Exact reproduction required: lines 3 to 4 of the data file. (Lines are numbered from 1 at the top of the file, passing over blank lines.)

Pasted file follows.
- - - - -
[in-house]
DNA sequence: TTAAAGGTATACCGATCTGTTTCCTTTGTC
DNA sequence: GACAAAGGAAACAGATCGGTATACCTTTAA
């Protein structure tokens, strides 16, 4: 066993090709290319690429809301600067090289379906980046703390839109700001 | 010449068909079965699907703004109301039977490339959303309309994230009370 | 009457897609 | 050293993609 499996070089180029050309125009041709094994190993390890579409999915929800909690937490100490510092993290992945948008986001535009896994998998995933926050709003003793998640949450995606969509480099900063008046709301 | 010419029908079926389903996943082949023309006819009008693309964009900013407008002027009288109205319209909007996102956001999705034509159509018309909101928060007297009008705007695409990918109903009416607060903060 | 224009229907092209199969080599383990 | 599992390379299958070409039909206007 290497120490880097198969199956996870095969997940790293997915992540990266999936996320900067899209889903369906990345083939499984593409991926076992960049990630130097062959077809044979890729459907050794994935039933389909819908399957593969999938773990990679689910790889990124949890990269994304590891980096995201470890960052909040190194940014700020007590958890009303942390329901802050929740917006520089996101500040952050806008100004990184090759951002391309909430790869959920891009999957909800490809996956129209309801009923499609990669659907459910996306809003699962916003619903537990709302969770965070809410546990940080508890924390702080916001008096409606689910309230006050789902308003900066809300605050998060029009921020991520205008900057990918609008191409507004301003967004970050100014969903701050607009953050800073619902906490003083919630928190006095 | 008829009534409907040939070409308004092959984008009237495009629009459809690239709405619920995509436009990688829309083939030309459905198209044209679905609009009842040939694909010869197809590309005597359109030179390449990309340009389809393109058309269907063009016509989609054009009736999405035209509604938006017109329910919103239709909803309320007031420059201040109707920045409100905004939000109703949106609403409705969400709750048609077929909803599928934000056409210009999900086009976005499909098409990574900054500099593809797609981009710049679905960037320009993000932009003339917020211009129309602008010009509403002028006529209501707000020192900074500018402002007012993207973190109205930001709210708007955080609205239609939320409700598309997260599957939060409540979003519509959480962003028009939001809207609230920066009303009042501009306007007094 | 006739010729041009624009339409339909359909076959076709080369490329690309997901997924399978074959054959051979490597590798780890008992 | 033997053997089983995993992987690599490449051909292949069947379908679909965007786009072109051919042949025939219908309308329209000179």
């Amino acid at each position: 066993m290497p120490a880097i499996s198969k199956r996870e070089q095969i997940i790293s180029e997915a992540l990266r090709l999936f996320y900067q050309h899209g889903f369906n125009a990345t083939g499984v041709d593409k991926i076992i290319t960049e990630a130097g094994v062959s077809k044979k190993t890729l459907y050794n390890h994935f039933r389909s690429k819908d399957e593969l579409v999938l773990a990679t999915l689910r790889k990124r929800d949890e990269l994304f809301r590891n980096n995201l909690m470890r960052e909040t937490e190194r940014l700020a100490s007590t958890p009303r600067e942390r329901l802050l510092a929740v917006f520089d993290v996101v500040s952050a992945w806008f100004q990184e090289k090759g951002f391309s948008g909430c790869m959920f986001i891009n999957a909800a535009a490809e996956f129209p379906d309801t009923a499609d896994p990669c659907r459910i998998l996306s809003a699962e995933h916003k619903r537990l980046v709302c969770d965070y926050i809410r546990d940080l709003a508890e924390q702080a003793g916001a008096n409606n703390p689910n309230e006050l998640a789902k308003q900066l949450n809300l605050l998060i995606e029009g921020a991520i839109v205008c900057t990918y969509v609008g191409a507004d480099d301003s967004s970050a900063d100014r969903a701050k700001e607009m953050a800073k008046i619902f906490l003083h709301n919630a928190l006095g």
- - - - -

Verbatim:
DNA sequence: GACAAAGGAAACAGATCGGTATACCTTTAA
């Protein structure tokens, strides 16, 4: 066993090709290319690429809301600067090289379906980046703390839109700001 | 010449068909079965699907703004109301039977490339959303309309994230009370 | 009457897609 | 050293993609 499996070089180029050309125009041709094994190993390890579409999915929800909690937490100490510092993290992945948008986001535009896994998998995933926050709003003793998640949450995606969509480099900063008046709301 | 010419029908079926389903996943082949023309006819009008693309964009900013407008002027009288109205319209909007996102956001999705034509159509018309909101928060007297009008705007695409990918109903009416607060903060 | 224009229907092209199969080599383990 | 599992390379299958070409039909206007 290497120490880097198969199956996870095969997940790293997915992540990266999936996320900067899209889903369906990345083939499984593409991926076992960049990630130097062959077809044979890729459907050794994935039933389909819908399957593969999938773990990679689910790889990124949890990269994304590891980096995201470890960052909040190194940014700020007590958890009303942390329901802050929740917006520089996101500040952050806008100004990184090759951002391309909430790869959920891009999957909800490809996956129209309801009923499609990669659907459910996306809003699962916003619903537990709302969770965070809410546990940080508890924390702080916001008096409606689910309230006050789902308003900066809300605050998060029009921020991520205008900057990918609008191409507004301003967004970050100014969903701050607009953050800073619902906490003083919630928190006095 | 008829009534409907040939070409308004092959984008009237495009629009459809690239709405619920995509436009990688829309083939030309459905198209044209679905609009009842040939694909010869197809590309005597359109030179390449990309340009389809393109058309269907063009016509989609054009009736999405035209509604938006017109329910919103239709909803309320007031420059201040109707920045409100905004939000109703949106609403409705969400709750048609077929909803599928934000056409210009999900086009976005499909098409990574900054500099593809797609981009710049679905960037320009993000932009003339917020211009129309602008010009509403002028006529209501707000020192900074500018402002007012993207973190109205930001709210708007955080609205239609939320409700598309997260599957939060409540979003519509959480962003028009939001809207609230920066009303009042501009306007007094 | 006739010729041009624009339409339909359909076959076709080369490329690309997901997924399978074959054959051979490597590798780890008992 | 033997053997089983995993992987690599490449051909292949069947379908679909965007786009072109051919042949025939219908309308329209000179």